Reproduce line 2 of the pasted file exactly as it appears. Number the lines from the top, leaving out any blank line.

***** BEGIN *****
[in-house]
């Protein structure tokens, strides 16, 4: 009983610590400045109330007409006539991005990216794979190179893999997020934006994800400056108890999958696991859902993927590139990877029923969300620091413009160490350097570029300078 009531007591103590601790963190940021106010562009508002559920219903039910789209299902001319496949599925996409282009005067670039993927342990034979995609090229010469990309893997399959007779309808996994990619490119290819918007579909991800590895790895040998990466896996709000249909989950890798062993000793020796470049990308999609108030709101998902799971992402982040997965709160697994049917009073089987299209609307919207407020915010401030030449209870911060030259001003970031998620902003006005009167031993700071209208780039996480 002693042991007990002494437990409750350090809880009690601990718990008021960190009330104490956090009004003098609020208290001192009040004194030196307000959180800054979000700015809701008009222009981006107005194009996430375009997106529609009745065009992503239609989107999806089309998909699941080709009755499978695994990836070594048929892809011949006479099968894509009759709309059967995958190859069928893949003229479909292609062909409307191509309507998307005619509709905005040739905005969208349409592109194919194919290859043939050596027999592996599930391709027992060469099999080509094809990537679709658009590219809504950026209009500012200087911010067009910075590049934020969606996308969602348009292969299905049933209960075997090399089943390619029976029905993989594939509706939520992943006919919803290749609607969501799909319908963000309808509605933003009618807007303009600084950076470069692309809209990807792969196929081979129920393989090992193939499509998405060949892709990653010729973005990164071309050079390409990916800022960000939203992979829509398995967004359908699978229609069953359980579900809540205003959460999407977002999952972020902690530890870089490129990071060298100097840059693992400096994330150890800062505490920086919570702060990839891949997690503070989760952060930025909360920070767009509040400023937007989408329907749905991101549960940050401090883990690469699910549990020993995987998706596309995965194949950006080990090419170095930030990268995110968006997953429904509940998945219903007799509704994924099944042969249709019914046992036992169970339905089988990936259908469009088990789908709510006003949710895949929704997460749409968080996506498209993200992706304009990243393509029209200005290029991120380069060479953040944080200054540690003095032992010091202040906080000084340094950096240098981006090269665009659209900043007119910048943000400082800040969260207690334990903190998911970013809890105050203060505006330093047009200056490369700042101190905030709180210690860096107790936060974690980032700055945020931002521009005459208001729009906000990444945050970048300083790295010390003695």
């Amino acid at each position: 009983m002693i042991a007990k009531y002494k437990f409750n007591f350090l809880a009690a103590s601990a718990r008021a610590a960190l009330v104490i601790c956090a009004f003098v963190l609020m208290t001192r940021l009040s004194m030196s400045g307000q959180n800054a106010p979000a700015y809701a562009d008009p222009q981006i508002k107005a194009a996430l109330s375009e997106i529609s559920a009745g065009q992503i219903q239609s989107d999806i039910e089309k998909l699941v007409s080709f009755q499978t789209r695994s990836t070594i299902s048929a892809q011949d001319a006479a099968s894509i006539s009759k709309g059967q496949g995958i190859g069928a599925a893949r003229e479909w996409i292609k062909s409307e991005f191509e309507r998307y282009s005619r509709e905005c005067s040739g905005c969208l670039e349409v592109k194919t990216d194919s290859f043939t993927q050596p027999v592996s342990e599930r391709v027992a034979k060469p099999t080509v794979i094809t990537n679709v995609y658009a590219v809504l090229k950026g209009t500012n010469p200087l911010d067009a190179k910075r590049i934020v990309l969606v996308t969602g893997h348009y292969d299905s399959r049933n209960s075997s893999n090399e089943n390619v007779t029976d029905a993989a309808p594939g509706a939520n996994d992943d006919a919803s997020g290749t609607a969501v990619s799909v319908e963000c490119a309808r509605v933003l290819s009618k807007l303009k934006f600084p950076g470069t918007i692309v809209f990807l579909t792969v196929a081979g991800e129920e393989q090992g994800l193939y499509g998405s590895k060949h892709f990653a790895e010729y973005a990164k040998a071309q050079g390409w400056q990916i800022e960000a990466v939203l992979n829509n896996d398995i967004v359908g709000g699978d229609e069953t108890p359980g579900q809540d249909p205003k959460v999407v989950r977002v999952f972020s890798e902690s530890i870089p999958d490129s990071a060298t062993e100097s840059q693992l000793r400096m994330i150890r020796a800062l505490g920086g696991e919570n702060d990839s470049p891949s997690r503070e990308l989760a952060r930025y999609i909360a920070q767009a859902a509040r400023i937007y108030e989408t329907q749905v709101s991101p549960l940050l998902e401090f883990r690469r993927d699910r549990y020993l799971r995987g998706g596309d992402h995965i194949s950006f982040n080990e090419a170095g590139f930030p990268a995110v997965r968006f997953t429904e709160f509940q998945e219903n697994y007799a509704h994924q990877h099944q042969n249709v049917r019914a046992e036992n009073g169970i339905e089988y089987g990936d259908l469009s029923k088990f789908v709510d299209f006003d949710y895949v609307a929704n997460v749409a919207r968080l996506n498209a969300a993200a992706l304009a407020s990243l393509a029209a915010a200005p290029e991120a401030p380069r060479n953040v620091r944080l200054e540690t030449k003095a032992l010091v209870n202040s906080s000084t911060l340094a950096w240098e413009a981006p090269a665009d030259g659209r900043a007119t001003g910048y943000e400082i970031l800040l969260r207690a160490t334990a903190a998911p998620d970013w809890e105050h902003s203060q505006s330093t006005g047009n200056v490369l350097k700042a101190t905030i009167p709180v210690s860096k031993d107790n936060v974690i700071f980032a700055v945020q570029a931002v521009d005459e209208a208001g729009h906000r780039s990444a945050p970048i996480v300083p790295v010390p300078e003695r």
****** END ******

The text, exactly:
């Protein structure tokens, strides 16, 4: 009983610590400045109330007409006539991005990216794979190179893999997020934006994800400056108890999958696991859902993927590139990877029923969300620091413009160490350097570029300078 009531007591103590601790963190940021106010562009508002559920219903039910789209299902001319496949599925996409282009005067670039993927342990034979995609090229010469990309893997399959007779309808996994990619490119290819918007579909991800590895790895040998990466896996709000249909989950890798062993000793020796470049990308999609108030709101998902799971992402982040997965709160697994049917009073089987299209609307919207407020915010401030030449209870911060030259001003970031998620902003006005009167031993700071209208780039996480 002693042991007990002494437990409750350090809880009690601990718990008021960190009330104490956090009004003098609020208290001192009040004194030196307000959180800054979000700015809701008009222009981006107005194009996430375009997106529609009745065009992503239609989107999806089309998909699941080709009755499978695994990836070594048929892809011949006479099968894509009759709309059967995958190859069928893949003229479909292609062909409307191509309507998307005619509709905005040739905005969208349409592109194919194919290859043939050596027999592996599930391709027992060469099999080509094809990537679709658009590219809504950026209009500012200087911010067009910075590049934020969606996308969602348009292969299905049933209960075997090399089943390619029976029905993989594939509706939520992943006919919803290749609607969501799909319908963000309808509605933003009618807007303009600084950076470069692309809209990807792969196929081979129920393989090992193939499509998405060949892709990653010729973005990164071309050079390409990916800022960000939203992979829509398995967004359908699978229609069953359980579900809540205003959460999407977002999952972020902690530890870089490129990071060298100097840059693992400096994330150890800062505490920086919570702060990839891949997690503070989760952060930025909360920070767009509040400023937007989408329907749905991101549960940050401090883990690469699910549990020993995987998706596309995965194949950006080990090419170095930030990268995110968006997953429904509940998945219903007799509704994924099944042969249709019914046992036992169970339905089988990936259908469009088990789908709510006003949710895949929704997460749409968080996506498209993200992706304009990243393509029209200005290029991120380069060479953040944080200054540690003095032992010091202040906080000084340094950096240098981006090269665009659209900043007119910048943000400082800040969260207690334990903190998911970013809890105050203060505006330093047009200056490369700042101190905030709180210690860096107790936060974690980032700055945020931002521009005459208001729009906000990444945050970048300083790295010390003695």